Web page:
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FOR IMMEDIATE RELEASE
August 14, 2007

CONTACT:
Lilli Ferguson/FKNMS
(305) 292-0311, ext. 245

NOAA'S FLORIDA KEYS NATIONAL MARINE SANCTUARY SEEKS APPLICANTS FOR ADVISORY COUNCIL SEATS

Florida Keys National Marine Sanctuary, managed by the National Oceanic and Atmospheric Administration (NOAA) and the state of Florida, is seeking applicants for 19 seats on its sanctuary advisory council, which ensures public participation in sanctuary management and provides advice to the sanctuary superintendent.

The sanctuary is accepting applications for the following primary member seats: Citizen at Large (Lower Keys), Conservation and Environment, Diving (Lower Keys), Diving (Upper Keys), Education and Outreach, Fishing – Charter Fishing Flats Guide, Commercial Fishing – Marine/Tropical, Research and Monitoring, Tourism (Lower Keys), and Tourism (Upper Keys).

Also available are the following alternate seats: Boating Industry, Citizen at Large (Lower Keys) Conservation and Environment, Diving (Lower Keys), Fishing – Charter Fishing Flats Guide, Commercial Fishing – Shell/Scale, Submerged Cultural Resources, Tourism (Lower Keys), and Tourism (Upper Keys). Alternates attend meetings when members are not available, are encouraged to attend other meetings, and may apply for the member seat if a member resigns.

“Sanctuary advisory council members serve as invaluable liaisons between the community and sanctuary staff, and provide consensus-based recommendations for the resource management process,” said Cdr. David Score, sanctuary superintendent.

Representatives of NOAA and the state of Florida select council members based on their expertise and experience in relation to the seats for which they are applying. Consideration includes knowledge of the resources, community and professional affiliations, residency in the sanctuary area (Monroe or Dade counties), and philosophy regarding the protection and management of marine resources. Terms typically run for three years and members serve without pay. The council usually meets during the business day on the third Tuesday of alternate months, and members may join working groups focused on specific issues. Current seat holders may re-apply.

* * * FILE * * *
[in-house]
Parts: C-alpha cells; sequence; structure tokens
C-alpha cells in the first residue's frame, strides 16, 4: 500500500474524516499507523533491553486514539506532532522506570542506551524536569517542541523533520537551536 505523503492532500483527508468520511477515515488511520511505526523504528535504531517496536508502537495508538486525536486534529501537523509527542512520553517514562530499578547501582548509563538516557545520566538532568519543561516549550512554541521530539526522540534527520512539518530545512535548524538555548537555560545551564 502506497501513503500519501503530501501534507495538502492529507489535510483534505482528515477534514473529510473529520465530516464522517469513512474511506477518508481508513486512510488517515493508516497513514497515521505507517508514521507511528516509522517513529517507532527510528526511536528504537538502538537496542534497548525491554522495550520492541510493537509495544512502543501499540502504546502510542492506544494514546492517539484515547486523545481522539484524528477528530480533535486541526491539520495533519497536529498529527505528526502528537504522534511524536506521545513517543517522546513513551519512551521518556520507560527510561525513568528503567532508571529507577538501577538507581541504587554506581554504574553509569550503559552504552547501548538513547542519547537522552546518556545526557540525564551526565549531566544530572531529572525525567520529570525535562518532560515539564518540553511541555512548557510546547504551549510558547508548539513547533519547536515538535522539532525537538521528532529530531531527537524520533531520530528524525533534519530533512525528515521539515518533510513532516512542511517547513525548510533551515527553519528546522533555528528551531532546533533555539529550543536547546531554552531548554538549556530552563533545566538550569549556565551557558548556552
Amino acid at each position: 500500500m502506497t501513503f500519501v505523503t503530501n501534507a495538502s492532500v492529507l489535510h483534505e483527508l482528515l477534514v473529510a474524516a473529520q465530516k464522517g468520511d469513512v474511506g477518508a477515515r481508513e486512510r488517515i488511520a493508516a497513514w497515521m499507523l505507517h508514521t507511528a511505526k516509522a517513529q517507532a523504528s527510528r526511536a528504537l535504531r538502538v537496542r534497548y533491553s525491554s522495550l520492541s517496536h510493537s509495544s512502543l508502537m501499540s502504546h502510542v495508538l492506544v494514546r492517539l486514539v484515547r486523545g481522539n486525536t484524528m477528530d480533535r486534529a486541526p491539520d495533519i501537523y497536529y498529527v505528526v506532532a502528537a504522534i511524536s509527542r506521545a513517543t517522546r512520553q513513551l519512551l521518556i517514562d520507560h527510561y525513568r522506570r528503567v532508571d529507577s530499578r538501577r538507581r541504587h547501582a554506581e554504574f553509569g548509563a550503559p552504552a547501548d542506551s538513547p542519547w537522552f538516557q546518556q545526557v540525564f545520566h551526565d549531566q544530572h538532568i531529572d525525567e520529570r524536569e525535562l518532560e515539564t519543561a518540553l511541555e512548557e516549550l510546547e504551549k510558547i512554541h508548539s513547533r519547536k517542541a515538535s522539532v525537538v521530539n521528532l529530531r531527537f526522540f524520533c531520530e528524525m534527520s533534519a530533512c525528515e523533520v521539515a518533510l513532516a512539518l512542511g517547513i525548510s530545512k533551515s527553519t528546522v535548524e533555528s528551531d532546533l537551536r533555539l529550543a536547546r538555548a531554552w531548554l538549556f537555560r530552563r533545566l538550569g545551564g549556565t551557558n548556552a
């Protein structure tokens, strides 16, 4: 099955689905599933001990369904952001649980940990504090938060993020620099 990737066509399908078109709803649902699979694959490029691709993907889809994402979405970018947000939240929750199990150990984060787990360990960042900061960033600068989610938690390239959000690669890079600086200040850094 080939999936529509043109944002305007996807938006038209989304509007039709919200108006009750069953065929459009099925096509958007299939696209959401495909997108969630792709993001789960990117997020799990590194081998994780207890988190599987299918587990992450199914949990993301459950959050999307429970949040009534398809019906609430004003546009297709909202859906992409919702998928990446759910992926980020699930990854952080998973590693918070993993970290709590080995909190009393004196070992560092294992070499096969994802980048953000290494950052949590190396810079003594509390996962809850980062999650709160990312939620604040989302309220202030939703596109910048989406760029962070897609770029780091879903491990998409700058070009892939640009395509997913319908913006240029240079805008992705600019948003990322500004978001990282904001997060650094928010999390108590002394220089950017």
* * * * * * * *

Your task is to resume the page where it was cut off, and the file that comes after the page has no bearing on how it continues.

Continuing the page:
Council member application packages may be obtained by calling Lilli Ferguson at 305-292-0311, ext. 245 or by writing to: Florida Keys National Marine Sanctuary, 33 East Quay Road, Key West, FL 33040.

Application packages are also available for download on the sanctuary Web site, http://floridakeys.noaa.gov. Applications should be mailed to the above address and must be received by Sept. 21, 2007.

Florida Keys National Marine Sanctuary protects 2,896 square nautical miles of critical marine habitat, including coral reef, hard bottom, seagrass meadows, mangrove communities and sand flats. NOAA and the state of Florida manage the sanctuary.

The NOAA National Marine Sanctuary Program, which manages Florida Keys National Marine Sanctuary, seeks to increase the public awareness of America’s marine resources and maritime heritage by conducting scientific research, monitoring, exploration and educational programs. Today, the sanctuary program manages 13 national marine sanctuaries and one marine national monument that together encompass more than 150,000 square miles of America’s ocean and Great Lakes natural and cultural resources.

The National Oceanic and Atmospheric Administration, an agency of the U.S. Commerce Department, is celebrating 200 years of science and service to the nation. From the establishment of the Survey of the Coast in 1807 by Thomas Jefferson to the formation of the Weather Bureau and the Commission of Fish and Fisheries in the 1870s, much of America's scientific heritage is rooted in NOAA.

NOAA is dedicated to enhancing economic security and national safety through the prediction and research of weather and climate-related events and information service delivery for transportation, and by providing environmental stewardship of our nation's coastal and marine resources. Through the emerging Global Earth Observation System of Systems (GEOSS), NOAA is working with its federal partners, more than 70 countries and the European Commission to develop a global monitoring network that is as integrated as the planet it observes, predicts and protects.

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